It is, therefore, important to consider, on a case-by-case basis, your potential need to obtain consent.  No class of study (e.g., service evaluations) and no type of investigator (e.g., students or trainees) are automatically exempt from the duty of confidentiality.

In all situations, investigators should be very clear in documenting the justification for omitting consent in the relevant Service Evaluation / Development Proposal or the Case Study Governance template.

3. Use of Non-routine Data

A study might include collecting non-routine data without in itself otherwise triggering confidentiality and the need to obtain informed consent.  Nevertheless, the investigators should provide participants with clear information regarding:

  • the non-routine data, why it is being sought and by whom, and the uses which will be made of it;
  • that participation is voluntary and withdrawing from the study at any time is allowed without any impact on care

The individual's cooperation in providing the non-routine data implies sufficient consent in this context.

4. Capacity to Provide Informed Consent

A core principle of the Mental Capacity Act is to empower people to make decisions for themselves wherever possible.  Someone lacking the capacity to consent to treatment may nonetheless be capable of consenting to being part of a study.

When seeking to enrol an individual in a study, investigators should establish whether an issue around capacity has been flagged.  If so, the responsible clinician should assess whether the individual has capacity in this context.  The individual's advocate is the appropriate person to provide consent on behalf of an individual deemed to lack capacity.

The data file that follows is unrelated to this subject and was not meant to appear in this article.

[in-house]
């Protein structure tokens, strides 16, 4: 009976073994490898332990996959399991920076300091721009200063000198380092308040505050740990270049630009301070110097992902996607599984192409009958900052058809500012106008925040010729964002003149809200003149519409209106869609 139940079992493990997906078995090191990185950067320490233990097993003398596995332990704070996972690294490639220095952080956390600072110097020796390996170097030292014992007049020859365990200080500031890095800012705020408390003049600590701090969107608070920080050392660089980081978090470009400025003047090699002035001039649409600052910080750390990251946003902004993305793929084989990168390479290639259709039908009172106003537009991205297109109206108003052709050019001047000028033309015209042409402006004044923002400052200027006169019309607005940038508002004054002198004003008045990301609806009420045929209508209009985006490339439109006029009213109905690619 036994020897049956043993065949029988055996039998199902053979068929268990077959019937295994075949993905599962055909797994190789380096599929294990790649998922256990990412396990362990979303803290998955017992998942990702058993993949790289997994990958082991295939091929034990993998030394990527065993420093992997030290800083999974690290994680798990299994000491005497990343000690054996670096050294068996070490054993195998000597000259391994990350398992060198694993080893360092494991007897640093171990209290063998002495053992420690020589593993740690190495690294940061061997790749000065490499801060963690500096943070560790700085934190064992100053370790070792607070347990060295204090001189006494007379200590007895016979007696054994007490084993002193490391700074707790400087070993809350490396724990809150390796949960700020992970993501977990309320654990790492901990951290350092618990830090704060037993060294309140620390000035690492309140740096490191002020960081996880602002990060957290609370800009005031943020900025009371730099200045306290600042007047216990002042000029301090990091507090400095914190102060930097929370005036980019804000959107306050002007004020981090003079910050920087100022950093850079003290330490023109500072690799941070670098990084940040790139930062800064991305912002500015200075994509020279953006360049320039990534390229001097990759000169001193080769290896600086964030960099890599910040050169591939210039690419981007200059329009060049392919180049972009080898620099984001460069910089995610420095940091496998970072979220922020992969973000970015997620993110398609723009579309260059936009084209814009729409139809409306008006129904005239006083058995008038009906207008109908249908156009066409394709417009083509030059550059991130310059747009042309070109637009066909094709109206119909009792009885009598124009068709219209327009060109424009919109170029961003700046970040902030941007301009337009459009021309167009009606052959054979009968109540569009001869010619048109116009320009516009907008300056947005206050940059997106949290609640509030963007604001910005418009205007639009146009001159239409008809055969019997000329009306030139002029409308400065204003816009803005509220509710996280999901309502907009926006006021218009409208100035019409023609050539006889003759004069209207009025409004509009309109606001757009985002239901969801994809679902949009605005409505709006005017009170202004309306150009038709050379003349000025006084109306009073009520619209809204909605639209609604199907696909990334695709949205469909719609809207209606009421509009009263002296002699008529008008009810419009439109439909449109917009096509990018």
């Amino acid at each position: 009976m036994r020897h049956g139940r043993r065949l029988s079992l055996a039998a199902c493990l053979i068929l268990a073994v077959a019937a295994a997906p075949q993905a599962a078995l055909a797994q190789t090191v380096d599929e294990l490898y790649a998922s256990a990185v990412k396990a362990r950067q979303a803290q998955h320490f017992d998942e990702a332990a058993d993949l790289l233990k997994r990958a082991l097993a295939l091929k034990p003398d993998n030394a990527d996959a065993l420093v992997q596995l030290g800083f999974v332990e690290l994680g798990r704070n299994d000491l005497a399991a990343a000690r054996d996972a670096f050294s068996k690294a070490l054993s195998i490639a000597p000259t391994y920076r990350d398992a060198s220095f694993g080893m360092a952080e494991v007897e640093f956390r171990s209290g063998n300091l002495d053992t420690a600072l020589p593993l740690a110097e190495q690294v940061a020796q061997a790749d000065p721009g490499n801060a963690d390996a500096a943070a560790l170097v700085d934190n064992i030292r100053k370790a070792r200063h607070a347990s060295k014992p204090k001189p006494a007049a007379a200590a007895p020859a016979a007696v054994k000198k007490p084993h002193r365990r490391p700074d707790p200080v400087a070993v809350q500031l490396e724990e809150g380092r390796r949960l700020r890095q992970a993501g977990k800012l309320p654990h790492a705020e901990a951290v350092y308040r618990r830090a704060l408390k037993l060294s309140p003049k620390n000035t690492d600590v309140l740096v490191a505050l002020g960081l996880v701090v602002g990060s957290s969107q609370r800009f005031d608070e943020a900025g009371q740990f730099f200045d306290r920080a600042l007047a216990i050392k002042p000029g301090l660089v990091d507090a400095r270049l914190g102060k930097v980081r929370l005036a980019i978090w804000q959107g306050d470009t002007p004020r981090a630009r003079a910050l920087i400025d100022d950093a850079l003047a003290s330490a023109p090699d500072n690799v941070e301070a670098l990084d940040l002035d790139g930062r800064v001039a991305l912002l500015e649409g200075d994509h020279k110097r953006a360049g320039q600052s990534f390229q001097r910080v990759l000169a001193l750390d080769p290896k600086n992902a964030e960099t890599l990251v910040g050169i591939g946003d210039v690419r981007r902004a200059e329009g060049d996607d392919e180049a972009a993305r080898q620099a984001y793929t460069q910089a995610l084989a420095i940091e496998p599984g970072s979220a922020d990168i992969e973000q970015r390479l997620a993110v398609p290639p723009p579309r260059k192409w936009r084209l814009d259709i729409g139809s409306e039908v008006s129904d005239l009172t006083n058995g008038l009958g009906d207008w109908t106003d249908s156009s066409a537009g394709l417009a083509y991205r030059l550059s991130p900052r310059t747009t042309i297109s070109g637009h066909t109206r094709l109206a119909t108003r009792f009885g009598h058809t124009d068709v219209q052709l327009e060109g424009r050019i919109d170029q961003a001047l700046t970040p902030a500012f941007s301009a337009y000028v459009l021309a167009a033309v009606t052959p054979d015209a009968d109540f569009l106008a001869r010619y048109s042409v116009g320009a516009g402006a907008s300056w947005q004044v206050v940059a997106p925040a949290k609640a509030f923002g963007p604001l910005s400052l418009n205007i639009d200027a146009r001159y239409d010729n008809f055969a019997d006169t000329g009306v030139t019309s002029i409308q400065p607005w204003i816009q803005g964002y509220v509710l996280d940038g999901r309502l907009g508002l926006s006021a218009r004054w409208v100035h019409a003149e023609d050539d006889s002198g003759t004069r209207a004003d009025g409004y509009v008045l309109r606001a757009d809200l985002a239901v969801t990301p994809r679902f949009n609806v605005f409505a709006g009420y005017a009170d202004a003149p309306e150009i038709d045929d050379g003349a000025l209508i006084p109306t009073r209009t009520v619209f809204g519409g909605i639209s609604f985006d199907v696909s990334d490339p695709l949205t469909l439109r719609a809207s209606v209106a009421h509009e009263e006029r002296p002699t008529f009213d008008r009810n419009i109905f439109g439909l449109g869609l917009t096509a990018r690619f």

5. Guidance on preparing Participant Information Sheets and Consent Forms

The best source of guidance for all studies - whether research or service evaluation - has been jointly drafted by the NHS Health Research Authority (HRA) and Medical Research Council (MRC).  In the HRA/MRC guidance on preparing PIS and consent forms you will find information on:

  • The principles of consent (both ethical and legal)
  • How the principles relate to preparation and use of a Participant Information Sheet (PIS) and consent form
  • Recommended content of a PIS and consent form
  • Design and style of an effective PIS and consent form

The guidance covers consent in adults, children, young people and adults not able to consent for themselves (in both emergency and non-emergency situations).

​You will find examples and suggested text, however, the guidance should be considered as a framework, not a rigid template: we would encourage you to think carefully about how best to inform potential participants. One size does not fit all: you do not need to produce the same PIS and consent form to support consent for a questionnaire study as you would to recruit into a drug trial. The best way to make sure your consent documentation is fit for purpose is to test it with patient groups or other members of the public.